Myeloproliferative neoplasms (MPNs) are chronic disorders that cause excessive production of blood cells. These blood cells are formed in the bone marrow by hematopoietic “stem cells” that create all of the different blood cell types. These stem cells produce red blood cells, white blood cells, and platelets. Each of these blood components plays a different role, and in MPNs the ratio and number of the red blood cells, white blood cells and platelets is out of balance.
Learn more about MPNs, our research and treatments.
The classic chronic myeloproliferative neoplasms (MPNs) are polycythemia vera (PV), essential thrombocythemia (ET), chronic myeloid leukemia (CML), and primary myelofibrosis (MF). There are also many complications common to patients with MPNs. Learn more about these conditions and the best ways to treat them.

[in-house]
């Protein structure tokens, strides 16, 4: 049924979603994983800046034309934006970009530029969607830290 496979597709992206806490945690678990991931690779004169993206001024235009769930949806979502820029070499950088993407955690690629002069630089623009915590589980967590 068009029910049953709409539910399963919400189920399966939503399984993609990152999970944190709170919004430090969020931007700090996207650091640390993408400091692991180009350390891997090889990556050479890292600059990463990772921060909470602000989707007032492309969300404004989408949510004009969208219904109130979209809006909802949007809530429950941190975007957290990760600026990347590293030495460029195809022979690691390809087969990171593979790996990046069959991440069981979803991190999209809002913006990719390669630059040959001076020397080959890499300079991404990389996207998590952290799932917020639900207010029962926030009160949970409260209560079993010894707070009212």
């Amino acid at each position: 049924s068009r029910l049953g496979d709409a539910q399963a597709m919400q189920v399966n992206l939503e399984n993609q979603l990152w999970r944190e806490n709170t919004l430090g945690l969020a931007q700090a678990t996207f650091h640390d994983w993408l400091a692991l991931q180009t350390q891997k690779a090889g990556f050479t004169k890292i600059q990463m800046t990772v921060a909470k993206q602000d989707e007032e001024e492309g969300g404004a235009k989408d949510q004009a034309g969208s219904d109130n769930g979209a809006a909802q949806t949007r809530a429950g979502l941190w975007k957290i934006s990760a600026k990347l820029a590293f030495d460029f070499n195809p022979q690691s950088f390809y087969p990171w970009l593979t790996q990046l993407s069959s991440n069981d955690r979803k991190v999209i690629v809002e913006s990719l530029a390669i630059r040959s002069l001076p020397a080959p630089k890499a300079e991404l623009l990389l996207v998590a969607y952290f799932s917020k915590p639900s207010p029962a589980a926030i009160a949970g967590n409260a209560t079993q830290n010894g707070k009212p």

Due to breakthrough research into the causes of myeloproliferative neoplasms (MPNs), treatment possibilities continue to expand. Learn more about the latest MPN treatment options.
Answers to frequently asked questions (FAQs) about what causes MPNs, and how they are diagnosed and treated.
Clinical trials are vital to research, discovery, and patient care at Weill Cornell Medicine and NewYork-Presbyterian. Learn more about our open clinical trials for people with myeloproliferative neoplasms (MPNs).